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Police Accountability Project Says Federal Review of CPD Does Not Go Far Enough

Taijuan Moorman Taijuan Moorman Police Accountability Project Says Federal Review of CPD Does Not Go Far EnoughSean Walton of the Columbus Police Accountability Project. Photo by Taijuan Moorman.
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The Columbus Police Accountability Project has responded to the announcement that the United States Department of Justice would be reviewing the Columbus Division of Police, saying the review does not meet the community’s call for a federal investigation.

Earlier this year, community organizations, including the ACLU Ohio, the Columbus NAACP and the Columbus Urban League, called for a federal investigation into decades of misconduct and constitutional violations by the Columbus Division of Police.

At the same time, officials said, the City of Columbus requested the DOJ either investigate or review the division. The review announced by the city does not include a formal investigation of the Columbus Police Department, and will not include enforcement of reforms through a consent decree. The department has never been under a consent decree, though not for lack of attempts.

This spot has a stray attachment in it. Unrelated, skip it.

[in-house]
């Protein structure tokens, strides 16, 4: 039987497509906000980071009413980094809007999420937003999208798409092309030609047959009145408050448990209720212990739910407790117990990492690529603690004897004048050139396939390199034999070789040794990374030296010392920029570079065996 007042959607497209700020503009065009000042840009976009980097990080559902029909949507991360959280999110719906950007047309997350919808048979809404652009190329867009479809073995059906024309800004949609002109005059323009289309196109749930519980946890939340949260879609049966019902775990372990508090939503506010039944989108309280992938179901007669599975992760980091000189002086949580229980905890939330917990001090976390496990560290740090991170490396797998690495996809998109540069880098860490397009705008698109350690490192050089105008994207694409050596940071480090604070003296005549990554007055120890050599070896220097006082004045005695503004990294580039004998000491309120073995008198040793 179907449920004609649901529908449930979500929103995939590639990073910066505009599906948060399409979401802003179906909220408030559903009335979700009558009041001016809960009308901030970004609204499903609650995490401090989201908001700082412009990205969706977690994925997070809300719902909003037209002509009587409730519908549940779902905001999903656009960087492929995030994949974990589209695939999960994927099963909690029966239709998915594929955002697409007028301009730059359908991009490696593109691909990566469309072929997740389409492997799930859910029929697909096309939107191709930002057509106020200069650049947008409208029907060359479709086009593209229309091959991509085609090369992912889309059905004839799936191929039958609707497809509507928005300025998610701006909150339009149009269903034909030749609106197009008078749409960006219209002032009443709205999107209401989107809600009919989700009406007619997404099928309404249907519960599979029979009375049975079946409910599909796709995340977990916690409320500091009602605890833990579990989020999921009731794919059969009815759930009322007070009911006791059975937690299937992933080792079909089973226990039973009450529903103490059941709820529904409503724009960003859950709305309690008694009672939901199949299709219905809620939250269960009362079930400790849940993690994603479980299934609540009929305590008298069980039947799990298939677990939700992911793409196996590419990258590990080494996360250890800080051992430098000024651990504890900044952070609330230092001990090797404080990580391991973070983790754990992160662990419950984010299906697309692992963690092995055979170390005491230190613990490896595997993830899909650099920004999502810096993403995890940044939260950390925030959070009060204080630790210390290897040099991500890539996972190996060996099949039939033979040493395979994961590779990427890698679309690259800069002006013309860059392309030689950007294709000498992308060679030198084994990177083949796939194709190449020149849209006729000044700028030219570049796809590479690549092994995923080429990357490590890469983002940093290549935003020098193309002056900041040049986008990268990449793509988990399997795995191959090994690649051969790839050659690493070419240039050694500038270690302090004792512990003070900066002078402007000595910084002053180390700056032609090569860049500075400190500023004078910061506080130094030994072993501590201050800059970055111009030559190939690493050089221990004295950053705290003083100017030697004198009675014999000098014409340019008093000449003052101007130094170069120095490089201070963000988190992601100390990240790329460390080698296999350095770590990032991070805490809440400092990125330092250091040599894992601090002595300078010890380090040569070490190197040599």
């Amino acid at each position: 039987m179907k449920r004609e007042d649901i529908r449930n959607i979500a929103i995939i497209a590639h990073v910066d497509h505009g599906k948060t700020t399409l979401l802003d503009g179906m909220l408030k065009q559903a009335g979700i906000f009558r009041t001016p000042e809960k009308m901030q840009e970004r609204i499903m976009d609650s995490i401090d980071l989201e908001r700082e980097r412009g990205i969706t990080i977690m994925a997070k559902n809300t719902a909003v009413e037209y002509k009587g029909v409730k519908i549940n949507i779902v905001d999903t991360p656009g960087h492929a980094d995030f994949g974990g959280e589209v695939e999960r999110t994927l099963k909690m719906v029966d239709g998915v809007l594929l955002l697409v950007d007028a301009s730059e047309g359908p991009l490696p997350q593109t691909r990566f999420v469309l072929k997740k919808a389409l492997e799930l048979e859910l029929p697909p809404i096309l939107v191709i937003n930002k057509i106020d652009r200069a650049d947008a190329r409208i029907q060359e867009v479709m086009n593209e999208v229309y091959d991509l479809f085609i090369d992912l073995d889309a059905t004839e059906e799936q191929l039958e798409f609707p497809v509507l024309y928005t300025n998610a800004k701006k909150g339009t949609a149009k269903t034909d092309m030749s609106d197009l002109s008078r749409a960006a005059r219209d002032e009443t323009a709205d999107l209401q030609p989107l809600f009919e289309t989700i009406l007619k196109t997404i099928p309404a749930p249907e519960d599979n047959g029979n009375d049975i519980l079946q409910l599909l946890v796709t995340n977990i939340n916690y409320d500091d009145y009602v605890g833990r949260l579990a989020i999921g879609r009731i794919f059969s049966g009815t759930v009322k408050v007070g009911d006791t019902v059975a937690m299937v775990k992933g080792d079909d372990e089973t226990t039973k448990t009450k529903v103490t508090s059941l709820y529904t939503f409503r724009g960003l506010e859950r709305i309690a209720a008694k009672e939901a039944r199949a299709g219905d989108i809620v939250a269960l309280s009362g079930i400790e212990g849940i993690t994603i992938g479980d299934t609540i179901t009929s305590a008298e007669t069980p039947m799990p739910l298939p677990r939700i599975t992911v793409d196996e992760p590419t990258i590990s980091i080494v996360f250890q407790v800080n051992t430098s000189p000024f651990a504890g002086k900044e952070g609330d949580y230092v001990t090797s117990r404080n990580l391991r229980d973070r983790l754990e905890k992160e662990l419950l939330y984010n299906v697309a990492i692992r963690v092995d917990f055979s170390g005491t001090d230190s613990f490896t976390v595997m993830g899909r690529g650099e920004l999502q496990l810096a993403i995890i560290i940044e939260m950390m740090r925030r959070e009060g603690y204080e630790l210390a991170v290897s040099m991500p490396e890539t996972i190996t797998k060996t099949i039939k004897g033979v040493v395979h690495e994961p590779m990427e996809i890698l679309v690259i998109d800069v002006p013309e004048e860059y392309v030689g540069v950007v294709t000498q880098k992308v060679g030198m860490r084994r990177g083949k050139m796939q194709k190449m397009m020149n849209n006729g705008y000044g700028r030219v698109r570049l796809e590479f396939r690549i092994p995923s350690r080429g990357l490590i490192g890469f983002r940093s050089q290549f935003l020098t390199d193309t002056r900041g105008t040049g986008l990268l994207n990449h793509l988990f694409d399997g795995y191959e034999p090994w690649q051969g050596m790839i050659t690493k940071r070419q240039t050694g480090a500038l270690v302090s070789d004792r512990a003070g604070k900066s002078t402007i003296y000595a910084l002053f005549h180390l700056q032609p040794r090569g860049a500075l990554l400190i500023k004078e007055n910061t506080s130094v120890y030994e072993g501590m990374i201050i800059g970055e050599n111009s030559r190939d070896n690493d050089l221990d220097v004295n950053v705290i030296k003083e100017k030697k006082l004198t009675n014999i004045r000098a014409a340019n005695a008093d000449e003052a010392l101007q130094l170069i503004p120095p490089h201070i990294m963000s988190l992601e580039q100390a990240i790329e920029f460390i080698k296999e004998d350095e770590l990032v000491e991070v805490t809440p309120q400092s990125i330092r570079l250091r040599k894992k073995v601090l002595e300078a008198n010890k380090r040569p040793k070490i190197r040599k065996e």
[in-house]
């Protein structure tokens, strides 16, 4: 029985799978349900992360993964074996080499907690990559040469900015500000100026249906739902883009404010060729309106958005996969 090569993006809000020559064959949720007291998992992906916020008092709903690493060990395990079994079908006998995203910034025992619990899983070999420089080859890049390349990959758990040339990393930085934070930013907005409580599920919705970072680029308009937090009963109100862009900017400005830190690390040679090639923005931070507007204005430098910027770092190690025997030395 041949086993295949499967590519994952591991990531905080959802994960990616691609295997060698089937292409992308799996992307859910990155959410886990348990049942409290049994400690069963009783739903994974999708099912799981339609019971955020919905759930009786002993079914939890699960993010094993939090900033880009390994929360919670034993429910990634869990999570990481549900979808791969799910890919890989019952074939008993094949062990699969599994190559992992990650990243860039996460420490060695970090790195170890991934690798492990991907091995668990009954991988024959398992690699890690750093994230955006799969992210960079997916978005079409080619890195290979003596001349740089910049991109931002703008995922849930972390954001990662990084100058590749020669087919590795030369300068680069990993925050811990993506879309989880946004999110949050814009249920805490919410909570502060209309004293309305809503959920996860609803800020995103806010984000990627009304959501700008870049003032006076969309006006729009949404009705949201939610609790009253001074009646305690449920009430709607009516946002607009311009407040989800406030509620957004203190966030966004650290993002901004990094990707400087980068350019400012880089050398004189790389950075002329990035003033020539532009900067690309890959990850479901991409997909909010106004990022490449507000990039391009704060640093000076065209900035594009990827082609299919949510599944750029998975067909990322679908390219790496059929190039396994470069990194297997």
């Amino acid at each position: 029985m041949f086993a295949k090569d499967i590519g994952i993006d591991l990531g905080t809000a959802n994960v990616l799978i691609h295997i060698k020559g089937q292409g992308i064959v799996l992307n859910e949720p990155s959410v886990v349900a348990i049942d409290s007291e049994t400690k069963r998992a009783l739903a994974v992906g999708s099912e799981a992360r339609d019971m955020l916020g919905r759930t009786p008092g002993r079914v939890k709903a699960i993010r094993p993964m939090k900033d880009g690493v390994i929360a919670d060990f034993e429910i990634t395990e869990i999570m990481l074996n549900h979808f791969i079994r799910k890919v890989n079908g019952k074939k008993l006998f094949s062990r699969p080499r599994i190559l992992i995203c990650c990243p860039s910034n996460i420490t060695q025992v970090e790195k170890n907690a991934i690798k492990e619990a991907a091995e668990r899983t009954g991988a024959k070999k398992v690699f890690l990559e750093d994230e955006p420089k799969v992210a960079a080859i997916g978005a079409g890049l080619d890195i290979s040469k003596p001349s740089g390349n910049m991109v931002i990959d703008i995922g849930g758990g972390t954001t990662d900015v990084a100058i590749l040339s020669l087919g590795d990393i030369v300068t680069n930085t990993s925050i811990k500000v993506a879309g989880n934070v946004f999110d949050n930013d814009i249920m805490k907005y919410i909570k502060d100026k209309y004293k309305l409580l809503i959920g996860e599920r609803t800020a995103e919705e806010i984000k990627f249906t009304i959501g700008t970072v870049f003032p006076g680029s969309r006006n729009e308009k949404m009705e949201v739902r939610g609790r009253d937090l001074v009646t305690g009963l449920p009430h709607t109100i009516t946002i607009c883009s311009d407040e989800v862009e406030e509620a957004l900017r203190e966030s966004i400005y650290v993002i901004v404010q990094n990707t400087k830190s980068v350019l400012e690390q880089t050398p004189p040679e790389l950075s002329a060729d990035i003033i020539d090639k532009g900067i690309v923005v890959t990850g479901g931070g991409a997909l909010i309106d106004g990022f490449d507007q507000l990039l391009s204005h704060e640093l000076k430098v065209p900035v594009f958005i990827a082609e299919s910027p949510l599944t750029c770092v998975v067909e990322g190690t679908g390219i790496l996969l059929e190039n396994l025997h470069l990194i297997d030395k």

In a statement, the Columbus Police Accountability Project said a review would not “address the wrongs that have been inflicted upon the citizens of Columbus for years and does not lead to accountability for past bad acts, nor does it ensure protection from these bad acts in the future.”

“This action by the City of Columbus is instead a blatant attempt to move past that history without bringing any justice to the people of this city,” the statement continued.

The DOJ’s review could include CPD policies, training, recruitment and technology, in which the department would provide guidance to Columbus Police Chief Elaine Bryant and the division, said Columbus City Attorney Zach Klein.

But a formal investigation by the DOJ’s civil rights division into the Columbus police department’s patterns and practices is needed, said the Police Accountability Project, not a review of policies.

“This announcement is not a cause for celebration. It is instead an egregious misstep and a missed opportunity,” said Sean Walton, Columbus attorney and the leader of the Columbus Police Accountability Project. “This police department needs radical change and that can come about by investigating the history of abuses in this department and by working to bring so many citizens of this city the healing they deserve.”

For more information on the Columbus Police Accountability Project, visit c-pap.info.

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